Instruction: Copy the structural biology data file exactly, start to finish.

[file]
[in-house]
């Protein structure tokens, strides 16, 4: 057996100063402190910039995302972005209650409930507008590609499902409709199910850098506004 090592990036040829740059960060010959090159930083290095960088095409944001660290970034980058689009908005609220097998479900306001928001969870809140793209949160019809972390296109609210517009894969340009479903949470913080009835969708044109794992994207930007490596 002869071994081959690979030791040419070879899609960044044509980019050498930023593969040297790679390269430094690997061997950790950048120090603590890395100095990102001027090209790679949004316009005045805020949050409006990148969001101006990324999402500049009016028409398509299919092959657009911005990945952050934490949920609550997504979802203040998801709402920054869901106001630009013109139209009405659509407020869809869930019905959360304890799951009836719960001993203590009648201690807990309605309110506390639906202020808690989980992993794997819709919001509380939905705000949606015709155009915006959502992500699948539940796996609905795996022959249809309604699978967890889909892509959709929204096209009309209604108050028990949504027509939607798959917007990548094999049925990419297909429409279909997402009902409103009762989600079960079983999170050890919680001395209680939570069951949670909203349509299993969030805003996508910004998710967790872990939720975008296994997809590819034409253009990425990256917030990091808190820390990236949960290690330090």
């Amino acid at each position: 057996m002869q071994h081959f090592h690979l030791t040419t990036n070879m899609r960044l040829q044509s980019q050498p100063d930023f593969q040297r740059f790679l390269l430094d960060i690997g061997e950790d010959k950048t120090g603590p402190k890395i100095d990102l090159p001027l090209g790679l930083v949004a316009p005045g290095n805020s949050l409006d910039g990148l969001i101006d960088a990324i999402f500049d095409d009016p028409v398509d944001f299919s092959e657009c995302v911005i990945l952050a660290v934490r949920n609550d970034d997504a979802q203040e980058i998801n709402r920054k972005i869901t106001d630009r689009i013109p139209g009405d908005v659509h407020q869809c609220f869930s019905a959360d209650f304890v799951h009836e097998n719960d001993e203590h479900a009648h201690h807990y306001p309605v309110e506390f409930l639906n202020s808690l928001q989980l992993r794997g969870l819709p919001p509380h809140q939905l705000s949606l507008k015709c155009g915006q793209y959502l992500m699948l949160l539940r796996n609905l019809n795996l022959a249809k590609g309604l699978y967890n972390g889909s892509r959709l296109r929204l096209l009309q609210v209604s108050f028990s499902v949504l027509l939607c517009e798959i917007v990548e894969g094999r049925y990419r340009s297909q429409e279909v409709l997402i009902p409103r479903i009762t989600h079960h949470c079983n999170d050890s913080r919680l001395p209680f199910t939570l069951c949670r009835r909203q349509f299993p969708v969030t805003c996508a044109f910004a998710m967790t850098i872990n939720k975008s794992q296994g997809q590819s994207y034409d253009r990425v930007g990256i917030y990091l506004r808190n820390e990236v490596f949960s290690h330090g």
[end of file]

[in-house]
């Protein structure tokens, strides 16, 4: 057996100063402190910039995302972005209650409930507008590609499902409709199910850098506004 090592990036040829740059960060010959090159930083290095960088095409944001660290970034980058689009908005609220097998479900306001928001969870809140793209949160019809972390296109609210517009894969340009479903949470913080009835969708044109794992994207930007490596 002869071994081959690979030791040419070879899609960044044509980019050498930023593969040297790679390269430094690997061997950790950048120090603590890395100095990102001027090209790679949004316009005045805020949050409006990148969001101006990324999402500049009016028409398509299919092959657009911005990945952050934490949920609550997504979802203040998801709402920054869901106001630009013109139209009405659509407020869809869930019905959360304890799951009836719960001993203590009648201690807990309605309110506390639906202020808690989980992993794997819709919001509380939905705000949606015709155009915006959502992500699948539940796996609905795996022959249809309604699978967890889909892509959709929204096209009309209604108050028990949504027509939607798959917007990548094999049925990419297909429409279909997402009902409103009762989600079960079983999170050890919680001395209680939570069951949670909203349509299993969030805003996508910004998710967790872990939720975008296994997809590819034409253009990425990256917030990091808190820390990236949960290690330090």
């Amino acid at each position: 057996m002869q071994h081959f090592h690979l030791t040419t990036n070879m899609r960044l040829q044509s980019q050498p100063d930023f593969q040297r740059f790679l390269l430094d960060i690997g061997e950790d010959k950048t120090g603590p402190k890395i100095d990102l090159p001027l090209g790679l930083v949004a316009p005045g290095n805020s949050l409006d910039g990148l969001i101006d960088a990324i999402f500049d095409d009016p028409v398509d944001f299919s092959e657009c995302v911005i990945l952050a660290v934490r949920n609550d970034d997504a979802q203040e980058i998801n709402r920054k972005i869901t106001d630009r689009i013109p139209g009405d908005v659509h407020q869809c609220f869930s019905a959360d209650f304890v799951h009836e097998n719960d001993e203590h479900a009648h201690h807990y306001p309605v309110e506390f409930l639906n202020s808690l928001q989980l992993r794997g969870l819709p919001p509380h809140q939905l705000s949606l507008k015709c155009g915006q793209y959502l992500m699948l949160l539940r796996n609905l019809n795996l022959a249809k590609g309604l699978y967890n972390g889909s892509r959709l296109r929204l096209l009309q609210v209604s108050f028990s499902v949504l027509l939607c517009e798959i917007v990548e894969g094999r049925y990419r340009s297909q429409e279909v409709l997402i009902p409103r479903i009762t989600h079960h949470c079983n999170d050890s913080r919680l001395p209680f199910t939570l069951c949670r009835r909203q349509f299993p969708v969030t805003c996508a044109f910004a998710m967790t850098i872990n939720k975008s794992q296994g997809q590819s994207y034409d253009r990425v930007g990256i917030y990091l506004r808190n820390e990236v490596f949960s290690h330090g």